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Leishmania-HIV co-infection: clinical presentation and outcomes in an urban area in Brazil.
PLoS Negl Trop Dis. 2014 Apr; 8(4):e2816.PN

Abstract

BACKGROUND

Visceral leishmaniasis (VL) is an emerging condition affecting HIV-infected patients living in Latin America, particularly in Brazil. Leishmania-HIV coinfection represents a challenging diagnosis because the clinical picture of VL is similar to that of other disseminated opportunistic diseases. Additionally, coinfection is related to treatment failure, relapse and high mortality.

OBJECTIVE

To assess the clinical-laboratory profile and outcomes of VL-HIV-coinfected patients using a group of non HIV-infected patients diagnosed with VL during the same period as a comparator.

METHODS

The study was conducted at a reference center for infectious diseases in Brazil. All patients with suspected VL were evaluated in an ongoing cohort study. Confirmed cases were divided into two groups: with and without HIV coinfection. Patients were treated according to the current guidelines of the Ministry of Health of Brazil, which considers antimony as the first-choice therapy for non HIV-infected patients and recommends amphotericin B for HIV-infected patients. After treatment, all patients with CD4 counts below 350 cells/mm3 received secondary prophylaxis with amphotericin B.

RESULTS

Between 2011 and 2013, 168 patients with suspected VL were evaluated, of whom 90 were confirmed to have VL. In total, 51% were HIV coinfected patients (46 patients). HIV-infected patients had a lower rate of fever and splenomegaly compared with immunocompetent patients. The VL relapse rate in 6 months was 37% among HIV-infected patients, despite receiving secondary prophylaxis. The overall case-fatality rate was 6.6% (4 deaths in the HIV-infected group versus 2 deaths in the non HIV-infected group). The main risk factors for a poor outcome at 6 months after the end of treatment were HIV infection, bleeding and a previous VL episode.

CONCLUSION

Although VL mortality rates among HIV-infected individuals are close to those observed among immunocompetent patients treated with amphotericin B, HIV coinfection is related to a low clinical response and high relapse rates within 6 months.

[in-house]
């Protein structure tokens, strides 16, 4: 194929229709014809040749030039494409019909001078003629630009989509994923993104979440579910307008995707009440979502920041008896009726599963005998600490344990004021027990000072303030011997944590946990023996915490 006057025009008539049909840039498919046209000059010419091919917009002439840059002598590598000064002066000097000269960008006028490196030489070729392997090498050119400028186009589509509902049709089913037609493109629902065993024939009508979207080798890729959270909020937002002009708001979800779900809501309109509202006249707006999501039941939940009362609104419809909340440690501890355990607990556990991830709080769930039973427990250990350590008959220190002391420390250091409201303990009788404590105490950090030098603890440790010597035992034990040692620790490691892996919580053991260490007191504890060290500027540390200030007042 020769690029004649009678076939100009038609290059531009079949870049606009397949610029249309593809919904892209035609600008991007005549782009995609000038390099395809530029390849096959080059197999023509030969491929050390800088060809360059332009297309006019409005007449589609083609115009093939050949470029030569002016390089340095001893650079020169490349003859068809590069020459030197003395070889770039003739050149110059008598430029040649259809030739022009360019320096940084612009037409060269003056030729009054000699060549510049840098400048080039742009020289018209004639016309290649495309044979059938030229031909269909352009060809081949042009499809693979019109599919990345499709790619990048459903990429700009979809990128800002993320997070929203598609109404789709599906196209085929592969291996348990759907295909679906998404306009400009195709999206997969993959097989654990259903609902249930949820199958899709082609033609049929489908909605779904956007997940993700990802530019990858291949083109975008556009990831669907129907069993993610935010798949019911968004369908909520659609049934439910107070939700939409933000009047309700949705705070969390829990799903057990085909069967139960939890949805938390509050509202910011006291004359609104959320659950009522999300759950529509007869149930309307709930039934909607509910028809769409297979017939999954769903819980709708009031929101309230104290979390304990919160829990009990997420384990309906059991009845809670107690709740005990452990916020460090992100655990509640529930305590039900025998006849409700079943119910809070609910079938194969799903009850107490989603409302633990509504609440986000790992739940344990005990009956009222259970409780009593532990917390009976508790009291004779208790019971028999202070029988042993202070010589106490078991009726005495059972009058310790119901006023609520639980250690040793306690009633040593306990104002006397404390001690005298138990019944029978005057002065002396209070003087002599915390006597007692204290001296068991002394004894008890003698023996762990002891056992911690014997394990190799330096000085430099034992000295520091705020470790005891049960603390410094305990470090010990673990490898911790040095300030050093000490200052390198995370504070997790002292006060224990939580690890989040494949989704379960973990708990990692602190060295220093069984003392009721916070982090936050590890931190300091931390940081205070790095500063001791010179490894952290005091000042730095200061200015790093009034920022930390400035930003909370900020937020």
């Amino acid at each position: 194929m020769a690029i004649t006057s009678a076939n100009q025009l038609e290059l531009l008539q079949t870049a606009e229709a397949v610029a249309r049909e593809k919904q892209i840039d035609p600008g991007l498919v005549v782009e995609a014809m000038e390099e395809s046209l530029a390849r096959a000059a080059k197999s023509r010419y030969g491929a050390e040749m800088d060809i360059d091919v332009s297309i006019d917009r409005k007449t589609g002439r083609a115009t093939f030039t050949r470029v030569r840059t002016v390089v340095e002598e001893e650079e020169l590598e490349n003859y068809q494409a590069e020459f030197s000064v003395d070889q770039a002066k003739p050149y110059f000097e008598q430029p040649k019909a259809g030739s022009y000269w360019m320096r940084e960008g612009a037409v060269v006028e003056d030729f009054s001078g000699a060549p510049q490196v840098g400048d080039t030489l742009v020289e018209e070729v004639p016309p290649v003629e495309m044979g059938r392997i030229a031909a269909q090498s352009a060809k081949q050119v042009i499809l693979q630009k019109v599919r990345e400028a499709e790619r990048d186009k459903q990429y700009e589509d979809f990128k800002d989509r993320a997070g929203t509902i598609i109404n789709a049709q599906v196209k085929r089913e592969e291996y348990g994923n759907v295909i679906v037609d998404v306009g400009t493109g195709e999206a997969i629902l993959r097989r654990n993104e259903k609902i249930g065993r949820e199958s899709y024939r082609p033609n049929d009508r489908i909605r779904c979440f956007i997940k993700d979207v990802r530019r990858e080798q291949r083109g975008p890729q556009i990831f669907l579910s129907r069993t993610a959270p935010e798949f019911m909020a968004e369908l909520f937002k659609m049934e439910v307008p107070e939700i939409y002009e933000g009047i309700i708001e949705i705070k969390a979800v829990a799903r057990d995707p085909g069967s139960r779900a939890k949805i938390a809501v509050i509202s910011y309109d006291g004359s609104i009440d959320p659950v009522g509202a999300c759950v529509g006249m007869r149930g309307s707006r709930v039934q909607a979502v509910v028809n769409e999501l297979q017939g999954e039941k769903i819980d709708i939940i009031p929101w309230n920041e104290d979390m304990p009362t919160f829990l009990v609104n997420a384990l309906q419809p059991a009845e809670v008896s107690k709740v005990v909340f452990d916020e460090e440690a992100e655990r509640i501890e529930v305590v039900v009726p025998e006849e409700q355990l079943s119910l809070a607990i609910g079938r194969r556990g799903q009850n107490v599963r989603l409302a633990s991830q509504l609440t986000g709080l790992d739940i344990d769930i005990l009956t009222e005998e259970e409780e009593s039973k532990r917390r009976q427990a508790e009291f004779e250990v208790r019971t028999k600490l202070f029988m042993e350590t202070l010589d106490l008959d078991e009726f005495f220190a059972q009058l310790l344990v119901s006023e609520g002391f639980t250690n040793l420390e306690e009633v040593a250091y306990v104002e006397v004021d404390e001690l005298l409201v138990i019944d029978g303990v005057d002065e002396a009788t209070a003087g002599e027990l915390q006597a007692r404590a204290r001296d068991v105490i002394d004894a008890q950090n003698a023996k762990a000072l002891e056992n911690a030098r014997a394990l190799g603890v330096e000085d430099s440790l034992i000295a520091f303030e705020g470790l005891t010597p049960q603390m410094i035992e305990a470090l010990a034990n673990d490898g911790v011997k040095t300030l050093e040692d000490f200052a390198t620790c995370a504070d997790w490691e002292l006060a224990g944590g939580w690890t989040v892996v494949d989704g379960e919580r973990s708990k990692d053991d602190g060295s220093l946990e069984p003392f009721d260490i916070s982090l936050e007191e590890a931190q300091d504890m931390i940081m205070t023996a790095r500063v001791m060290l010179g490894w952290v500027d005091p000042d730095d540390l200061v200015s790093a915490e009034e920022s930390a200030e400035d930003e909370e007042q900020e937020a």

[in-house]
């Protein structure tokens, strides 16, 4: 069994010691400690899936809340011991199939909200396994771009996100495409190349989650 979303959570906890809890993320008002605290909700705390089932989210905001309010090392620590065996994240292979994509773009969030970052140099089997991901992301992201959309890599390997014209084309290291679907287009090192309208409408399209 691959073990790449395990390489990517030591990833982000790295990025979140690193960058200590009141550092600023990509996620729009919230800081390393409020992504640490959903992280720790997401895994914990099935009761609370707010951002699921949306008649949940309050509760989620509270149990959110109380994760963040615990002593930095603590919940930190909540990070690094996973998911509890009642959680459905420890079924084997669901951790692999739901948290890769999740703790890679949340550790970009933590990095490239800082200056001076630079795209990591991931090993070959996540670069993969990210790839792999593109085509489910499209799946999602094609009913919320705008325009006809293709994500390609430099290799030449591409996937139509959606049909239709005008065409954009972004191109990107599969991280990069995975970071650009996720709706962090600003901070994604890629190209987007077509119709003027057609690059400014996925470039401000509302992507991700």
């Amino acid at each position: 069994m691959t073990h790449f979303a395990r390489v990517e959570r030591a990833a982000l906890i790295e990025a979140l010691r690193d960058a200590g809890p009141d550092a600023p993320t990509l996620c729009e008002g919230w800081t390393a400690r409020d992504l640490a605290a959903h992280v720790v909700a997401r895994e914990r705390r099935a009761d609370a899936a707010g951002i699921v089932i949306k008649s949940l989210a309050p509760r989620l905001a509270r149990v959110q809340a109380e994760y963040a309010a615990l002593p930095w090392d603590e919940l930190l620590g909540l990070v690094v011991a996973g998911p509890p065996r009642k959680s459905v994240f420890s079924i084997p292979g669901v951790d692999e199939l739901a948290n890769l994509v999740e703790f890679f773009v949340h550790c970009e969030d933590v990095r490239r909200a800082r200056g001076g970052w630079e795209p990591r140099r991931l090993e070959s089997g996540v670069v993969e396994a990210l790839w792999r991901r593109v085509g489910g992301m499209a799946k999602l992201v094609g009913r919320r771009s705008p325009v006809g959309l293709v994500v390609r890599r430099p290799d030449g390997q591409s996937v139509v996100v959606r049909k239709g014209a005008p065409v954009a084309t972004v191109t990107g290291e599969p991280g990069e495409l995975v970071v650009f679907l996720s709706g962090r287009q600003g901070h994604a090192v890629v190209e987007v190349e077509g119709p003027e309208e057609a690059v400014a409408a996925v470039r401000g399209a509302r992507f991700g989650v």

Authors+Show Affiliations

Laboratory of Clinical Research - Centro de Pesquisas René Rachou - Fundação Oswaldo Cruz, Fiocruz, Belo Horizonte, Minas Gerais, Brazil; Eduardo de Menezes Hospital - Fundação Hospitalar do Estado de Minas Gerais-FHEMIG, Belo Horizonte, Minas Gerais, Brazil.Post-Graduate Program in Adult Health Sciences - Universidade Federal de Minas Gerais, Belo Horizonte, Minas Gerais, Brazil.Eduardo de Menezes Hospital - Fundação Hospitalar do Estado de Minas Gerais-FHEMIG, Belo Horizonte, Minas Gerais, Brazil.Eduardo de Menezes Hospital - Fundação Hospitalar do Estado de Minas Gerais-FHEMIG, Belo Horizonte, Minas Gerais, Brazil.Eduardo de Menezes Hospital - Fundação Hospitalar do Estado de Minas Gerais-FHEMIG, Belo Horizonte, Minas Gerais, Brazil.Eduardo de Menezes Hospital - Fundação Hospitalar do Estado de Minas Gerais-FHEMIG, Belo Horizonte, Minas Gerais, Brazil.Laboratory of Clinical Research - Centro de Pesquisas René Rachou - Fundação Oswaldo Cruz, Fiocruz, Belo Horizonte, Minas Gerais, Brazil.

Pub Type(s)

Journal Article
Research Support, Non-U.S. Gov't

Language

eng

PubMed ID

24743472

Citation

Cota, Gláucia F., et al. "Leishmania-HIV Co-infection: Clinical Presentation and Outcomes in an Urban Area in Brazil." PLoS Neglected Tropical Diseases, vol. 8, no. 4, 2014, pp. e2816.